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N2 - Background: The pathobiological characteristics of lung adenocarcinoma are still unclear. To identify the factors that may affect the survival of patients undergoing pulmonary resections for adenocarcinoma of the lung, univariate and multivariate analyses were performed for 17 variables of the host, histopathology, nuclear DNA content (NDC), and morphometry of nucleus (nuclear area [NA]) of tumor cells. Methods: Seventy-two consecutive patients who underwent resection at the National Cancer Center in Tokyo were studied. They consisted of 45 men and 27 women with an average age of 61.7 years (range, 27 to 83 years). For these patients, NDC and NA were prospectively measured by cytofluorometry and morphometry, respectively. For univariate analysis, 17 factors were studied, including age, sex, TNM stage, diameter of the tumor, pleural involvement, degree of differentiation, sear grade, nuclear atypia, mitotic index, histogram pattern of NDC, mean NDC, number of aneuploid stem cell lines, and mean and SD of NA. A multivariate analysis was performed with Cox's regression model for 16 variables. Results: In the univariate analysis, 12 factors were significantly related to postoperative survival, including TNM stage, diameter, pleural involvement, nuclear atypia, mitotic index, mean NA, mean NDC, number of aneuploid stem cell lines, and the DNA histogram pattern. In the multivariate analysis, M, T, and the histogram pattern of NDC were significantly associated with survival while N showed a strong, but not significant, association. Conclusions: Multivariate analysis of histopathologic prognostic factors indicated that the TNM stage, as well as each component independently, still provided the greatest prognostic value in resected adenocarcinomas of the lung. Among other factors, only NDC significantly affected survival. The importance of NDC measurement should be stressed for predicting the survival after surgical resection more accurately and for selecting patients with a higher risk of recurrence.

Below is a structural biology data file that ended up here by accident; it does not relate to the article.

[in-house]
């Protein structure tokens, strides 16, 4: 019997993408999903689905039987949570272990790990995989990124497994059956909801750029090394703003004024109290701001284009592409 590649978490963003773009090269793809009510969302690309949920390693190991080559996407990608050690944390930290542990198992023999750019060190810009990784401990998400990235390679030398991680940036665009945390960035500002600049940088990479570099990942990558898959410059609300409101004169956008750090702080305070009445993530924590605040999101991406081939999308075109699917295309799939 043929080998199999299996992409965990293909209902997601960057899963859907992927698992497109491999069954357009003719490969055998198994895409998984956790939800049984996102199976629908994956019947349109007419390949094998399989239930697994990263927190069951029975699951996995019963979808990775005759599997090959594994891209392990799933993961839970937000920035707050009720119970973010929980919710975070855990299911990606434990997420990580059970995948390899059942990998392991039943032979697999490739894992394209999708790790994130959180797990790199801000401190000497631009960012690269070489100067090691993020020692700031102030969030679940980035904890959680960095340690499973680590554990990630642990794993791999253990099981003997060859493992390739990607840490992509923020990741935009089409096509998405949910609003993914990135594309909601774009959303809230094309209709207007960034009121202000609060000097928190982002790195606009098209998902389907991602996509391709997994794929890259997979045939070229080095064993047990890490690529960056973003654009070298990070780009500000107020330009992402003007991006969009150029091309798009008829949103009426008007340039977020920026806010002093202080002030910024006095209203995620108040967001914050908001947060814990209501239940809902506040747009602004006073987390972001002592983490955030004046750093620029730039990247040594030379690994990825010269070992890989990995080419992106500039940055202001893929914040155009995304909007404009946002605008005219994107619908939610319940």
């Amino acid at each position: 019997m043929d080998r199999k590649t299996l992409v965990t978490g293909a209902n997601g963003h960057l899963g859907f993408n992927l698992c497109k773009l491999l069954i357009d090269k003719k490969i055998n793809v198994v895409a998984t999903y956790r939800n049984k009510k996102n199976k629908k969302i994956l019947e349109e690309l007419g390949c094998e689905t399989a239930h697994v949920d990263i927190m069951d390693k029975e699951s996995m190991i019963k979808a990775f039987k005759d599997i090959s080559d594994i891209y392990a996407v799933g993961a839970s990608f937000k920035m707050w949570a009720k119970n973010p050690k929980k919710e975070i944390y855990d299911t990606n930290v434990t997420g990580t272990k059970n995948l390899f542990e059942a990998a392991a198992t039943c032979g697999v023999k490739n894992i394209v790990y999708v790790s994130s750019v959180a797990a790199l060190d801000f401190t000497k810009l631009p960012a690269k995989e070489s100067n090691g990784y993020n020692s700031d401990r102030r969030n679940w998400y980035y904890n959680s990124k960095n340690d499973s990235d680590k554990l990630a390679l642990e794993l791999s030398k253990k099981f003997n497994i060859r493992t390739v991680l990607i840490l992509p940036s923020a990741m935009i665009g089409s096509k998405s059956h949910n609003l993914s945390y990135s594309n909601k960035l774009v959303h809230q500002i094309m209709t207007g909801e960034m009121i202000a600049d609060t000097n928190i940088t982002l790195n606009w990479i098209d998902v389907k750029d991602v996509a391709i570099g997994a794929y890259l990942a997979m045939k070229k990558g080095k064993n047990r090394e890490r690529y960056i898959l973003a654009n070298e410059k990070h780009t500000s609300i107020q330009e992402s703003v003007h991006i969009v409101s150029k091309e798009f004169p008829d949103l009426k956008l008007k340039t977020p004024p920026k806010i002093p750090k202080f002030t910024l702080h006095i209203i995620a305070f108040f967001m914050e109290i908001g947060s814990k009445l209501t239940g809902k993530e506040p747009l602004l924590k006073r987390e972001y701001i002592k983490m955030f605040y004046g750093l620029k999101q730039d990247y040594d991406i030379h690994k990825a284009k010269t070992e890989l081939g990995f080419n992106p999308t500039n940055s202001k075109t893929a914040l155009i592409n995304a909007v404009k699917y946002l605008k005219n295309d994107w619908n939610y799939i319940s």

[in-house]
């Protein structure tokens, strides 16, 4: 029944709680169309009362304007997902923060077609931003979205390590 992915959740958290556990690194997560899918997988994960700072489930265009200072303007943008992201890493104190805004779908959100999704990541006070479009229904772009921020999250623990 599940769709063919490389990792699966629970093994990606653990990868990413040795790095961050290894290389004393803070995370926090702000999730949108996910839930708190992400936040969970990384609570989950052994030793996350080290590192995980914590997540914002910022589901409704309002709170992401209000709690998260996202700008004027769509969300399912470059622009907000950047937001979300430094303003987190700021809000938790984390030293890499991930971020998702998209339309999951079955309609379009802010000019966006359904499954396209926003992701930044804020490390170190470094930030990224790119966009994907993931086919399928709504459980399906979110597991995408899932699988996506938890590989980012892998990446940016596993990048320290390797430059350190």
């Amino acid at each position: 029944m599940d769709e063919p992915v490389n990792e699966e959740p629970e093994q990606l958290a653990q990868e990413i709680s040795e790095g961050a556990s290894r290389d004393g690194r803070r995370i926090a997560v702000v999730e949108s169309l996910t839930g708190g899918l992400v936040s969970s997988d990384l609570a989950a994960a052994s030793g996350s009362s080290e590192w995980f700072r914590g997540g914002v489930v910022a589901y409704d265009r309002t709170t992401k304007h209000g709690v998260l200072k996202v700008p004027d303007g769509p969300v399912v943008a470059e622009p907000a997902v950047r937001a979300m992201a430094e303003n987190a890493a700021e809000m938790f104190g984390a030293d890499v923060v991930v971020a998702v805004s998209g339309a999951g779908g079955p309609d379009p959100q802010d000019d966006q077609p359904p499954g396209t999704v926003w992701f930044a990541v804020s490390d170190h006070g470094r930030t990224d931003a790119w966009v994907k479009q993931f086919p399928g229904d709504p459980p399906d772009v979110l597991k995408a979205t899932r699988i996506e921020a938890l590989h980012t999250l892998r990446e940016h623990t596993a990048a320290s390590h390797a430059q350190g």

AB - Background: The pathobiological characteristics of lung adenocarcinoma are still unclear. To identify the factors that may affect the survival of patients undergoing pulmonary resections for adenocarcinoma of the lung, univariate and multivariate analyses were performed for 17 variables of the host, histopathology, nuclear DNA content (NDC), and morphometry of nucleus (nuclear area [NA]) of tumor cells. Methods: Seventy-two consecutive patients who underwent resection at the National Cancer Center in Tokyo were studied. They consisted of 45 men and 27 women with an average age of 61.7 years (range, 27 to 83 years). For these patients, NDC and NA were prospectively measured by cytofluorometry and morphometry, respectively. For univariate analysis, 17 factors were studied, including age, sex, TNM stage, diameter of the tumor, pleural involvement, degree of differentiation, sear grade, nuclear atypia, mitotic index, histogram pattern of NDC, mean NDC, number of aneuploid stem cell lines, and mean and SD of NA. A multivariate analysis was performed with Cox's regression model for 16 variables. Results: In the univariate analysis, 12 factors were significantly related to postoperative survival, including TNM stage, diameter, pleural involvement, nuclear atypia, mitotic index, mean NA, mean NDC, number of aneuploid stem cell lines, and the DNA histogram pattern. In the multivariate analysis, M, T, and the histogram pattern of NDC were significantly associated with survival while N showed a strong, but not significant, association. Conclusions: Multivariate analysis of histopathologic prognostic factors indicated that the TNM stage, as well as each component independently, still provided the greatest prognostic value in resected adenocarcinomas of the lung. Among other factors, only NDC significantly affected survival. The importance of NDC measurement should be stressed for predicting the survival after surgical resection more accurately and for selecting patients with a higher risk of recurrence.